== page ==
Posted by Marvin Amstey on December 15, 1998 at 15:42:05:
In Reply to: Real Ensi's are always small and irregular. Really? posted by Steve Price on December 15, 1998 at 15:10:12:
: Dear Jim,
: I am reproducing here some comments from your previous posting about the two Ersari ensis. I note that certain assertions ae presented as being factual. Specifically:
: 1. Ensis that are much larger than #1 are too big to have been used as doors of a yurt, and therefore, were presumably commercial products.
: 2. Ensis that are not highly irregular in design are commercial products; "real" ensis are irregular for reasons having to do with protection from the unknown.
: Here are the excerpts from which those are paraphrased:
: "The ensi in plate one is the actual normal size of a yurt opening... what we have here is a first half 19th century ersari ensi which was almost certainly used as a door... this piece is an important example of a once in situ Ersari artifact... Pic.#2 is of a village weaving done for sale. It is large regular and unendowed with the asymmetic inclusions which mark the charms and ensignia of a shaman. No real ensi will ever be found that is perfectly regular... This piece...is well executed but not really ethnographically interesting."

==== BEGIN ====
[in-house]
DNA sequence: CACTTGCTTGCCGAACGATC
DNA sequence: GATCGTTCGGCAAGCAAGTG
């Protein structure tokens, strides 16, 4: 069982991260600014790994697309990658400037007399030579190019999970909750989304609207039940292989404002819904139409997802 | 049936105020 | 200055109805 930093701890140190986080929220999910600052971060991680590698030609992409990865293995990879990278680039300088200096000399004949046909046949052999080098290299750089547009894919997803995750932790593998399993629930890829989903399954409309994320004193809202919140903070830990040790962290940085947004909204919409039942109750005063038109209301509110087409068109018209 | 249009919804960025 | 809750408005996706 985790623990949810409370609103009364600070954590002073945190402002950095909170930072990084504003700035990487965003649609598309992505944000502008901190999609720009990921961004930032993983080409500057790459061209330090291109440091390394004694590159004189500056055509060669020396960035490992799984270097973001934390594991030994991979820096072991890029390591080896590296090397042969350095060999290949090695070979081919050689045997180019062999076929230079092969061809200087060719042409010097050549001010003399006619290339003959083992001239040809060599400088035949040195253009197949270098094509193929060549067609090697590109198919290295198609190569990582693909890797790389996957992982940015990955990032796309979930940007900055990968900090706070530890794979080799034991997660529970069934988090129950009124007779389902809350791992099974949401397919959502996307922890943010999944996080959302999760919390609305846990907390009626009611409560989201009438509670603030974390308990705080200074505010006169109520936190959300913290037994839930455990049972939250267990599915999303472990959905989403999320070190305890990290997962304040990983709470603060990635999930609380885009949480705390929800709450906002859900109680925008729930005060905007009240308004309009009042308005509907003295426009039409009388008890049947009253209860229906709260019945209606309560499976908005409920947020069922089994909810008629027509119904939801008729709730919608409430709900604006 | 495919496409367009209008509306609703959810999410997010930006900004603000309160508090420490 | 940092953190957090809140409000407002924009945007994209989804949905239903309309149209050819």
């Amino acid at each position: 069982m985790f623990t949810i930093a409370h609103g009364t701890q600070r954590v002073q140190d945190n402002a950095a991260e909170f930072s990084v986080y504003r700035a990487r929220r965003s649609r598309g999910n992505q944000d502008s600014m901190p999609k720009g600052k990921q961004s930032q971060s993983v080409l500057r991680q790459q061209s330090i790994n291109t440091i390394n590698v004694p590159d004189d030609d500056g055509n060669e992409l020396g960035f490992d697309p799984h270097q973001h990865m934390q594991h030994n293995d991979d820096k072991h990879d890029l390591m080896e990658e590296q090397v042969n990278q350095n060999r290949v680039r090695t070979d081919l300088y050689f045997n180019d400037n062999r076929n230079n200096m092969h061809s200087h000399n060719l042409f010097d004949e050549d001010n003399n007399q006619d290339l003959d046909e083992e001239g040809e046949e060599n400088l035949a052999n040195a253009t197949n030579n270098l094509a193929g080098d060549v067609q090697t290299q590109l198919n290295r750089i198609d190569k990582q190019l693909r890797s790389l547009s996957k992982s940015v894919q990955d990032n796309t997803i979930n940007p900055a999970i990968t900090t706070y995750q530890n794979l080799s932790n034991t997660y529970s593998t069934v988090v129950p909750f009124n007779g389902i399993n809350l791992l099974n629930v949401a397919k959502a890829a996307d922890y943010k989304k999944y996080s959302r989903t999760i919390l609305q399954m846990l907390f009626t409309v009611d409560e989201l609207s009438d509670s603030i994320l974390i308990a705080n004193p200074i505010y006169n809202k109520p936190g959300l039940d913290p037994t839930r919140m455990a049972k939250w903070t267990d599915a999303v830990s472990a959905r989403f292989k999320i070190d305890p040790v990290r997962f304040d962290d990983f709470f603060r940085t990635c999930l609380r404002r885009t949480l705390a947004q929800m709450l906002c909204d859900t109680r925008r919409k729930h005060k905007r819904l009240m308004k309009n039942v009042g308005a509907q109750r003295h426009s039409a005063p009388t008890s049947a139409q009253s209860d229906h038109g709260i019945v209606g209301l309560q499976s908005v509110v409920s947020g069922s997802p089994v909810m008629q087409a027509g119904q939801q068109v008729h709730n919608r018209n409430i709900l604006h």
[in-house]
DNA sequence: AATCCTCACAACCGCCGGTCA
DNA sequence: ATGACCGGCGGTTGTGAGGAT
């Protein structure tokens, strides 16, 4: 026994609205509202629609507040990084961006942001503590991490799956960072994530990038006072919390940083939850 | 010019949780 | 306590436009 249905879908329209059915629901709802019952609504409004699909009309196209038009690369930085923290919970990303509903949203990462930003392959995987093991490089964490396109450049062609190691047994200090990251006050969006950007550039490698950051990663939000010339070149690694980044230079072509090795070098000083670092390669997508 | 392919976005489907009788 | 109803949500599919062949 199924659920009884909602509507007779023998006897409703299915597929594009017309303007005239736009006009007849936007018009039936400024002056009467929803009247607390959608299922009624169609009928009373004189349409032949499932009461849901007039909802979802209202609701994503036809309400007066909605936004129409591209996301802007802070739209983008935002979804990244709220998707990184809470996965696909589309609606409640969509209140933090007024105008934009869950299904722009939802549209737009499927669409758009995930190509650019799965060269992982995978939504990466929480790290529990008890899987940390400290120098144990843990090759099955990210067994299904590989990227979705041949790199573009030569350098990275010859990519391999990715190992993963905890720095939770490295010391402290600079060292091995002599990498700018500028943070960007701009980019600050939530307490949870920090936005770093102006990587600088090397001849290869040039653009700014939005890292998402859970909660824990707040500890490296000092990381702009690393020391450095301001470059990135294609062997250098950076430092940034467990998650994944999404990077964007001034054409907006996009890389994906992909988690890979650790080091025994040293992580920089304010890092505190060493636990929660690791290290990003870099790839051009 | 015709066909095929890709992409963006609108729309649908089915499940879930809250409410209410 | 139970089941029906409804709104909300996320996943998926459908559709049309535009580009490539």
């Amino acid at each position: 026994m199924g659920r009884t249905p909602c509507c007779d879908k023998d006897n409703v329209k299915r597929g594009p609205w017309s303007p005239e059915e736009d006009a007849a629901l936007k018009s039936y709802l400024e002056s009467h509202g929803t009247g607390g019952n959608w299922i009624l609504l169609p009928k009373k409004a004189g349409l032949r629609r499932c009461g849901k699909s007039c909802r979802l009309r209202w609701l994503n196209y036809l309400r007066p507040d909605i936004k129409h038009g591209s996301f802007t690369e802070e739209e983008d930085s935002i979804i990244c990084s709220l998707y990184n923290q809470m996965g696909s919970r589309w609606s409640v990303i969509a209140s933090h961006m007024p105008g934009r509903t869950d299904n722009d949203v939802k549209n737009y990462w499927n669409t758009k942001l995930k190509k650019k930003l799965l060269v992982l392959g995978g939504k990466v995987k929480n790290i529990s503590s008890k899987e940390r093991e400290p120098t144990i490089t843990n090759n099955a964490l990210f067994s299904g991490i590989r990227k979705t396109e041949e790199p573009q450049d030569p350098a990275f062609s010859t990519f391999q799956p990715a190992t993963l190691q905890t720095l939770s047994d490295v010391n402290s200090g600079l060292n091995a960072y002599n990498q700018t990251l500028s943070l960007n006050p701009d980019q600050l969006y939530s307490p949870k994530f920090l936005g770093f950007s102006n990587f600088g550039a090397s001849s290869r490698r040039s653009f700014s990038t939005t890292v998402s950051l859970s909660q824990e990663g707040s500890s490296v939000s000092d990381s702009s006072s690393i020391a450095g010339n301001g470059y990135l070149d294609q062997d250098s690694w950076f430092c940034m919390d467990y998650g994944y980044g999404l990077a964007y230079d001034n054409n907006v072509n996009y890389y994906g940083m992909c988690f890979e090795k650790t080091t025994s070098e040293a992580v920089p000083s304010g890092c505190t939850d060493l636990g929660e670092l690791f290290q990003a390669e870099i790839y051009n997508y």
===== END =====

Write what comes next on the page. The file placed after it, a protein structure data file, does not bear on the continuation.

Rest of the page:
: Here is what I see as the problem. They are not abundant, but there are a fair number of published Saryk and Salor ensis attributed to the early 19th century and before. Whether the date attributions are really accurate or not, they do seem likely to predate Turkmen commercial weaving. Every one of those that I'm aware of is much larger than #1, and at least as free of irregularities as #2. Is it you position that these are not actual tent doors? If this isn't your position, is this inconsistent with your position on the Ersari pieces shown here? If you think the Saryk and Salor pieces were not tent doors, what is the evidence on which this view is based? That is, what information do you have that might convince, say, Jon Thompson that his ca 1800 Saryk ensi was not made by a nomad for the purpose of being used as a tent door?
: Please note that the questions are straightforward, and ask only for the basis of the most unconventional opinions expressed.
: Steve Price
I'm not chiming in to speak for Jim, just to ask an additional, more fundamental question: was any pile woven engsi ever used as a door rug? My understanding is that no one has photographed this; only felts have been seen as doors. One would surmise that a pile engsi is not heavy or dense enough to keep out the cold, and therefore, would make a poor door. Marvin
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